Friday, 15 February 2008

Two ways of writing a book

Some news first. I am away in the Midlands at the moment at the end of half-term and so am somewhat technologically isolated. Let's hope then that this blog makes it out into cyberspace. Secondly, next week, there is a concerted series of reviews on Shadow and Night by various reviewers associated with the Christian Science Fiction and fantasy group. So all sorts of people will be visiting my blog and hopefully saying nice things. So regulars, please be on your best behaviour!

Anyway I am busy with an editing project at the moment which, in addition to my normal job (the one that pays the salary) is keeping me pretty busy. I'm also finding myself preaching fairly regularly and am standing in for someone this Sunday; your prayers would be welcome. Nevertheless in my spare moments my thoughts are turning to the next sequence of books: provisionally entitled the Seventh Ship trilogy. At this stage, all I'm doing is putting thoughts and ideas together. Yet as I do this I have noticed that I am proceeding along a double track and think it worth sharing this.

One of the things I'm doing is factual. I am creating a world. What is the geography? What is the climate? What is the economic system? Who speaks what language? What is the level of technology? I am writing all those things that would be included if the CIA factbook or Wikipedia had articles on my imagined world (and know I don't have a name for it yet). This sort of thing is very intellectual, very logical and in one sense a long way removed from writing narrative. It is also frankly very dull; if you don't know how dull such things can be you have never read Tolkien’s Silmarillion. Much, perhaps most, of the information will never make it into print but will hopefully lurk in the background giving some sense of depth and reality.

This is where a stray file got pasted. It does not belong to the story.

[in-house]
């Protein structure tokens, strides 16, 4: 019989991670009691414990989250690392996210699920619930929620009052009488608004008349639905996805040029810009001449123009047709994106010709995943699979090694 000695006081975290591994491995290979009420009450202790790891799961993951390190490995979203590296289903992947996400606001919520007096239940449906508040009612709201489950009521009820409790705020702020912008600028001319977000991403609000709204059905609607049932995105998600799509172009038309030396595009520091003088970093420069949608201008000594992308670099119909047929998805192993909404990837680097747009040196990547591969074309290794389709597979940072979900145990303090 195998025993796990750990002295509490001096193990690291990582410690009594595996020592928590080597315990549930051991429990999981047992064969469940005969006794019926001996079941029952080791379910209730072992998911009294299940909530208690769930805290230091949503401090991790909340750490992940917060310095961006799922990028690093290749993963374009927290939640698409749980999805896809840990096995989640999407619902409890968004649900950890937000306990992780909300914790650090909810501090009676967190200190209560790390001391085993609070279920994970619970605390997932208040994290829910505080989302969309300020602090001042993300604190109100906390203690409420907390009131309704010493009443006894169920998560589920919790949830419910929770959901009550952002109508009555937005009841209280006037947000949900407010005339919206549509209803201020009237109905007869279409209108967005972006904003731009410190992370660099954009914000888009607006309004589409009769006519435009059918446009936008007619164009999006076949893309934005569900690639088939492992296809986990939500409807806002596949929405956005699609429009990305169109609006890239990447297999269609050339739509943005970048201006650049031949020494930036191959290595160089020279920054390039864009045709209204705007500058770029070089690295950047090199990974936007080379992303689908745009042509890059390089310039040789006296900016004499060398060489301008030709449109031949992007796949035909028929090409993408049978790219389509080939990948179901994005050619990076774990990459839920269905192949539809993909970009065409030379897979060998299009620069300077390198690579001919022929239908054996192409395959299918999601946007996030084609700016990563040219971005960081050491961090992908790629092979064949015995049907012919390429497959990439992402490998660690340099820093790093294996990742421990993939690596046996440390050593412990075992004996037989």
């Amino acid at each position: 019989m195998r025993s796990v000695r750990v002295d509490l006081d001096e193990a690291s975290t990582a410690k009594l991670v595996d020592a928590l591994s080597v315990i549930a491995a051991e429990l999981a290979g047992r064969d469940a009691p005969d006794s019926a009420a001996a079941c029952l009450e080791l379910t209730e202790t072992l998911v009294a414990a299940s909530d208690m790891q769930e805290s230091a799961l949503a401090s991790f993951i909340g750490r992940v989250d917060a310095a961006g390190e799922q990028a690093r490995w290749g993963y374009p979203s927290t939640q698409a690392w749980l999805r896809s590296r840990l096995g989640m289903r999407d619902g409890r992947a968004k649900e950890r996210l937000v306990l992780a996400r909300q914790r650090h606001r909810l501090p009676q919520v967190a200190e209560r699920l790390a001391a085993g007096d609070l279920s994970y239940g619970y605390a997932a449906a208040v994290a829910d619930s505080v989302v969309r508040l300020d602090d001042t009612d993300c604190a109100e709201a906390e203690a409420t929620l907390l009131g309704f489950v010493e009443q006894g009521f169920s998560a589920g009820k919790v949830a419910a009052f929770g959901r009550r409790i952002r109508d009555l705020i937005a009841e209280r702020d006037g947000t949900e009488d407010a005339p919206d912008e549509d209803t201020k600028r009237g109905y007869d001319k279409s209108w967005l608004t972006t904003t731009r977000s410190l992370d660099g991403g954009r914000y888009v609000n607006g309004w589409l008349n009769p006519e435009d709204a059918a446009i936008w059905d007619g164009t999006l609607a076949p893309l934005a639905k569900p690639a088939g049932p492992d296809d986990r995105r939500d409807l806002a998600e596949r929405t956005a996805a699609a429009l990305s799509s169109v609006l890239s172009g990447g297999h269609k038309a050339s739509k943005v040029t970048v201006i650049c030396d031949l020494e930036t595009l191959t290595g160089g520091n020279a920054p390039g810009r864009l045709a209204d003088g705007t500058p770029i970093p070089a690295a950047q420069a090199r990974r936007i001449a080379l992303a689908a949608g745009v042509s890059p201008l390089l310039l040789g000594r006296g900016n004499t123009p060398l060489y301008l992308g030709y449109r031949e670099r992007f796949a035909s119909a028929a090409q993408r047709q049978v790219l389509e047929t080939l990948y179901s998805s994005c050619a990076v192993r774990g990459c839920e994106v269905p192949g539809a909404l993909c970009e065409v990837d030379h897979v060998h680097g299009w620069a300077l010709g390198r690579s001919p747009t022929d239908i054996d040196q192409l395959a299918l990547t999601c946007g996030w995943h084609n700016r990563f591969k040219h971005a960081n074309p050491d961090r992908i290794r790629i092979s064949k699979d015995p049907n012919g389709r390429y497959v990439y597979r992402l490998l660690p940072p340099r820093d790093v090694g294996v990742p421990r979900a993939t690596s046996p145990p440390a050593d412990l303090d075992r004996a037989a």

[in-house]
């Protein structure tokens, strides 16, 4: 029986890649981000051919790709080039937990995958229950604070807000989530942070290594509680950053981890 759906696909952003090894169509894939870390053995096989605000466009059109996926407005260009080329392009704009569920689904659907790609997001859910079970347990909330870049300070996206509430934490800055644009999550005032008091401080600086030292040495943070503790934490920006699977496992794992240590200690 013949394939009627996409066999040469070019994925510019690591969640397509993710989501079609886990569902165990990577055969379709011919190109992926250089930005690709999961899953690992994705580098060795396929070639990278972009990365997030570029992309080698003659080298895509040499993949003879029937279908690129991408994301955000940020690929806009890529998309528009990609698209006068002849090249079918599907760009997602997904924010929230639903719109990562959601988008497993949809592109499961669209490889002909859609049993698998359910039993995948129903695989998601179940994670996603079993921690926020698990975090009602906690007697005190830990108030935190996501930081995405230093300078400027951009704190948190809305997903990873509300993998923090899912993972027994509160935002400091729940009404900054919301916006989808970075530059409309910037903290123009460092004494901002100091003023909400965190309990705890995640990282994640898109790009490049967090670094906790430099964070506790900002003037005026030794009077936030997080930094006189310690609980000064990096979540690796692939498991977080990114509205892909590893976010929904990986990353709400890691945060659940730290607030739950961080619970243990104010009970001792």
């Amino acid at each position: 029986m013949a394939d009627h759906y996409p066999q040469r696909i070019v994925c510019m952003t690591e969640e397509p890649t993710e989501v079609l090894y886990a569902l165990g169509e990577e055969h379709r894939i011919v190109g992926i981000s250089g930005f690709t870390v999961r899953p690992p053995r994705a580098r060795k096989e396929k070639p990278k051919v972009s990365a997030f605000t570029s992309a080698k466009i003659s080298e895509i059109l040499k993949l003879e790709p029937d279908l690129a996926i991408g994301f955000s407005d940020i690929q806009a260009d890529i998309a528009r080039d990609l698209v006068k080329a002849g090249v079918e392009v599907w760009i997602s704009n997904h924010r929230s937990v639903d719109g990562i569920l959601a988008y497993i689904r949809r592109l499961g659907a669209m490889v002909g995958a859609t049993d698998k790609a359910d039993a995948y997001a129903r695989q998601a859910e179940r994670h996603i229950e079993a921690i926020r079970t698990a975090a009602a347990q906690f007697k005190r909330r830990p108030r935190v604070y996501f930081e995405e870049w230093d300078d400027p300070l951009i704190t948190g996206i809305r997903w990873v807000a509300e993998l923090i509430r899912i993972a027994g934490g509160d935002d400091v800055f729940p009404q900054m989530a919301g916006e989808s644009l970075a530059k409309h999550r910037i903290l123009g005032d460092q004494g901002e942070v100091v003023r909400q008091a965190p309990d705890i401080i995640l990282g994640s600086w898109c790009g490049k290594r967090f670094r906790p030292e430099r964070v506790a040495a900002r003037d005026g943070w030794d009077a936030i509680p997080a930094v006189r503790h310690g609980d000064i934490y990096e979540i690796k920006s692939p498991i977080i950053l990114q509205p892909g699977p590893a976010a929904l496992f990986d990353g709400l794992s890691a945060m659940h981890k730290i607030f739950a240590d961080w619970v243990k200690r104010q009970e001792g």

Yet the second thing I'm doing is much more disorganised. It is, as it were, seeing pictures. I am imagining, or perhaps being, given images – snapshots – clips, if you like, of people, places and events. So for instance the other day I came up with a long line of steep-sided volcanoes rising up out of the sea and the fading away into the cloudy distance. I have pictures of a dispute in a dusty library, of a warm and sweaty night in reedbeds with something nameless lurking in the rippling waters nearby, I have seen people looking up to a distant range of mountains with fear in their eyes. These images are all largely disconnected. I had no idea how they fit together, if they do fit. Frankly, I do not really know whether I will use them all.

What is interesting is how contrasted these two strands are. The first is clearly much more cerebral and surely factual; it comes from the head. The second is much more intuitive and it emotional, sometimes it defies rationality. It clearly come from the heart or whatever organ it is that is genuinely creative. Both however are essential. I presume that readers want lively events in a living world and it is hard to see how one could write a long series of novels without doing both the creating the background situation and the dreaming up of the tale. Even in fantasy worlds, facts must be matched with experiences.

Normally I try and end my blog with some sort of meaningful theological observation. I'm not sure I have one here. But it does seem to me to demonstrate the intricacy both of writing and what we are as human beings. There's a complexity to us, my friends, which speaks to me more of us being made in the Master’s image than being the product of blind chance over however many million years you want.